Not the Messiah (He's a Very Naughty Boy)


by Cory Conley · December 21, 2014


Not the Messiah

Cast photo | Erin Baiano

As you might have guessed, Eric Idle and John Du Prez's Not The Messiah (He's a Very Naughty Boy) is lightly inspired by Handel's Christmas oratorio Messiah, which is performed by many choirs and orchestras around this time of year. Having premiered in Toronto in 2007, this modest but delightful composition made its New York debut last week at Carnegie Hall. And while it played for only two nights, one certainly hopes it will be back next year, and for many to come. 

Like Handel's work, Not the Messiah is based on a holy scripture of sorts, though instead of the King James Bible, the source text is Monty Python's Life of Brian, which hilariously chronicled the plight of an ordinary Jewish boy named Brian Cohen who's mistaken for the savior of the world. The oratorio is largely faithful to the movie's plot, but the sensibility is decidedly looser and zanier, relying on wordplay and sight gags for much of the humor. ("We Love Sheep" and "Hail to the Shoe!" are two song titles.) Du Prez, you'll recall, is the composer behind "Spamalot," and he uses a similarly versatile toolkit here, spanning styles from light opera to jazz to pop.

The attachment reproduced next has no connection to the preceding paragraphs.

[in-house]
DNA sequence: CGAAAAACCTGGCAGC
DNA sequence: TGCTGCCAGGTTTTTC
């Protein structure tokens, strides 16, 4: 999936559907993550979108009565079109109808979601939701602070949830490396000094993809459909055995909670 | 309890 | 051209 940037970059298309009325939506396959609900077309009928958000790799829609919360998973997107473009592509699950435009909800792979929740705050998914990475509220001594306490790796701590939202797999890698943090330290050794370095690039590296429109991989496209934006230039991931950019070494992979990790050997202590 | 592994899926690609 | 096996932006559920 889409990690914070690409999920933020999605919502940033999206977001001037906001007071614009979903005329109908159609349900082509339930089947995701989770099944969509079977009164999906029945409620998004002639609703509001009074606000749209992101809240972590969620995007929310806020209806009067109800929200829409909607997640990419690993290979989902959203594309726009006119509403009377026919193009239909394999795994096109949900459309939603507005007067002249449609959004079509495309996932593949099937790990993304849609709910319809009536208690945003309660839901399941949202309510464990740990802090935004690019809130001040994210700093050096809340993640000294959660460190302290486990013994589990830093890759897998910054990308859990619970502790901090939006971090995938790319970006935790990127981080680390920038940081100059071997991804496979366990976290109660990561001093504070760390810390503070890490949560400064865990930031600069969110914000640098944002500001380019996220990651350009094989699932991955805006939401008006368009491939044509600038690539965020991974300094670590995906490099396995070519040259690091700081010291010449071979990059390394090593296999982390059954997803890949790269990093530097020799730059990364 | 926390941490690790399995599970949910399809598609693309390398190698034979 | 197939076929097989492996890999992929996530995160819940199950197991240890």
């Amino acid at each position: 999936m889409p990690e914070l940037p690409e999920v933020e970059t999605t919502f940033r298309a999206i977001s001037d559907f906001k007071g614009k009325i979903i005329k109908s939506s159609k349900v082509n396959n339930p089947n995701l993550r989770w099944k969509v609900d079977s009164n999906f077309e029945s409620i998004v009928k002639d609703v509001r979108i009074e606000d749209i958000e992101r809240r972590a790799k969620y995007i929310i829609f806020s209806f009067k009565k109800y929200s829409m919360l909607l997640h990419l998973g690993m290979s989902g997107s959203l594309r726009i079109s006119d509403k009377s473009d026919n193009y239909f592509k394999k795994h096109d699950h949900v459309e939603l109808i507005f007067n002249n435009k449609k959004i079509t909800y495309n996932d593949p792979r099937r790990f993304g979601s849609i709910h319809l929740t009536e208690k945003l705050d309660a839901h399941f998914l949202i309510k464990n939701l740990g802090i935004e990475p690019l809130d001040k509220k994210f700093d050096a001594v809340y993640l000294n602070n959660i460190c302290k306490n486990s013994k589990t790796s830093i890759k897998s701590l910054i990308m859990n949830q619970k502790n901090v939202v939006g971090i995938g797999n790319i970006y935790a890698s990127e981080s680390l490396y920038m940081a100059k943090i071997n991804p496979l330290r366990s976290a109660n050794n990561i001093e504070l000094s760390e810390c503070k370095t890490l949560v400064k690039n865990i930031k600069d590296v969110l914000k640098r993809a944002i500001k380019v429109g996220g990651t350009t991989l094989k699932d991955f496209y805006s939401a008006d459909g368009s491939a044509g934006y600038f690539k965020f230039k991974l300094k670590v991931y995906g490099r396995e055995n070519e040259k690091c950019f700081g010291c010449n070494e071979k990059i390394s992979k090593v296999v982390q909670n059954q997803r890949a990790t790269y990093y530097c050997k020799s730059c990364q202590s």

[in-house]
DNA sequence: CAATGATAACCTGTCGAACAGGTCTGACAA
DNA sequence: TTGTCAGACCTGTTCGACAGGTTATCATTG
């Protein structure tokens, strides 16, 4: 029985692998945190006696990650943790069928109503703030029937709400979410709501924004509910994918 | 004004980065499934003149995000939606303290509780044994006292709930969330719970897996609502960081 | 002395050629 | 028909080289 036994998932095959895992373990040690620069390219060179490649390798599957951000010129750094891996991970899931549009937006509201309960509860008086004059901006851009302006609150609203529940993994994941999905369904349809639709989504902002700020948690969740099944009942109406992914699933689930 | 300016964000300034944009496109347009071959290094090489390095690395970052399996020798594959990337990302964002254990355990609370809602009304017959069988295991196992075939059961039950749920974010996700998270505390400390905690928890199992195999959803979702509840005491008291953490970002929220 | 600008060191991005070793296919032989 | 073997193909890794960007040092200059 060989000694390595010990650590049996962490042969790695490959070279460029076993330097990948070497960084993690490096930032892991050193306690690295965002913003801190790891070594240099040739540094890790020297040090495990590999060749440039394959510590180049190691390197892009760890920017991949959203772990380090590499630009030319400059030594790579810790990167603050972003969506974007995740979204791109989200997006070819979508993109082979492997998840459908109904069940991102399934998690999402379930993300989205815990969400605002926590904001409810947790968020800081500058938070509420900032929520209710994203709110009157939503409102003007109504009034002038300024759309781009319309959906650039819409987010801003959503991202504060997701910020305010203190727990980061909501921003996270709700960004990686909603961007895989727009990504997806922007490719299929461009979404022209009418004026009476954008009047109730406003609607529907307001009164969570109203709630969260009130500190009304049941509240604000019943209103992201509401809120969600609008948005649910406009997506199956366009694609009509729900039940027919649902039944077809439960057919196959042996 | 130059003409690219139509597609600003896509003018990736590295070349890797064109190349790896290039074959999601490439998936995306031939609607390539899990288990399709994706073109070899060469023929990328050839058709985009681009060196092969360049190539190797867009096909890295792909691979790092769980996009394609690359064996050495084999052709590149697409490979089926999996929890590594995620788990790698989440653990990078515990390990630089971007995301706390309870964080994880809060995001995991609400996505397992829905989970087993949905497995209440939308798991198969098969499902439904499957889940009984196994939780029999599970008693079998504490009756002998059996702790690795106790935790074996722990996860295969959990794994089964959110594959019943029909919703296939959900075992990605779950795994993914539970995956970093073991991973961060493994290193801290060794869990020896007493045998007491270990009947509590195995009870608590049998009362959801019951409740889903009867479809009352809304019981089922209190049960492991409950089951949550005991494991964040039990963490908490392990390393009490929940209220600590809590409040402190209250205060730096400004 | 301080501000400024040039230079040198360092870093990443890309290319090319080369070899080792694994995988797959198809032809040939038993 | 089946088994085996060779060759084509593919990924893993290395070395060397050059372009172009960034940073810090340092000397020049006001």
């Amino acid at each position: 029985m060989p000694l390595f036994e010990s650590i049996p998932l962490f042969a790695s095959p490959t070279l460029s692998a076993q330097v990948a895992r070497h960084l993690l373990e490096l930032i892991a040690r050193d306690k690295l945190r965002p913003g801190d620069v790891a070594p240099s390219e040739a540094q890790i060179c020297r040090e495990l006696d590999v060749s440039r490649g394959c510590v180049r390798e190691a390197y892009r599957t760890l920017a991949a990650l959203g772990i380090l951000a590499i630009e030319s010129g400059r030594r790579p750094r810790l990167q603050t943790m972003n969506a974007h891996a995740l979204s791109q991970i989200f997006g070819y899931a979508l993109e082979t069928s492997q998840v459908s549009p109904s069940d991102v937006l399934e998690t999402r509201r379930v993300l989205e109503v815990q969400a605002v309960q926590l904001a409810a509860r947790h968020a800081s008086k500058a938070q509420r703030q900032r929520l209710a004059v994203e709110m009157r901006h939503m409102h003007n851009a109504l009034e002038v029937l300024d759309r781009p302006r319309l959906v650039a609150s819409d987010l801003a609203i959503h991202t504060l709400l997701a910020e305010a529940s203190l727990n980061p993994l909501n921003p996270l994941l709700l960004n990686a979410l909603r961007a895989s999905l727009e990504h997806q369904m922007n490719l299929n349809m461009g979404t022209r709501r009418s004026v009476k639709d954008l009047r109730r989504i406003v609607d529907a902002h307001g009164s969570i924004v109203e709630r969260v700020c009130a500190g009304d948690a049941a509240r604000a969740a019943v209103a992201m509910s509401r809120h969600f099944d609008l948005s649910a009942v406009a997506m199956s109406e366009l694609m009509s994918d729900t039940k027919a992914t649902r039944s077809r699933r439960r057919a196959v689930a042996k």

Idle (a founding member of Python) serves as narrator, and also plays a few of his characters from the movie. He's a pleasant and reassuring presence, if not a natural singer, and his impression of Bob Dylan (in the hilariously indecipherable song "Individuals") rivals that of Jimmy Fallon. The other members of the cast--- Victoria Clark, Marc Kudish, Lauren Worsham, and William Ferguson--- are splendid, especially Ferguson, a virtuosic young tenor who plays Brian with exuberance. The evening is conducted by Ted Sperling, a veteran of Broadway, and backed by the Collegiate Chorale. 

While not directly about Christmas, Not the Messiah (and Life of Brian itself) inspires lots of thoughts about the fables, myths, and traditions that get wrapped up into our collective understanding of both religion and theater. Brian was enormously controversial when it opened in cinemas, but today the Python treatment seems downright gentle when compared to such dark satires as Book of Mormon. As his story ends, condemned to a crucifix and left for dead, Brian is cheered up by a neighboring victim with the rousing finale "Always Look on the Bright Side of Life." This clever and warm-hearted Messiah may not have the staying power of Handel, but its goofy spirit is more than likely to send you into the new year with an honest smile.

 

 

 

 

 

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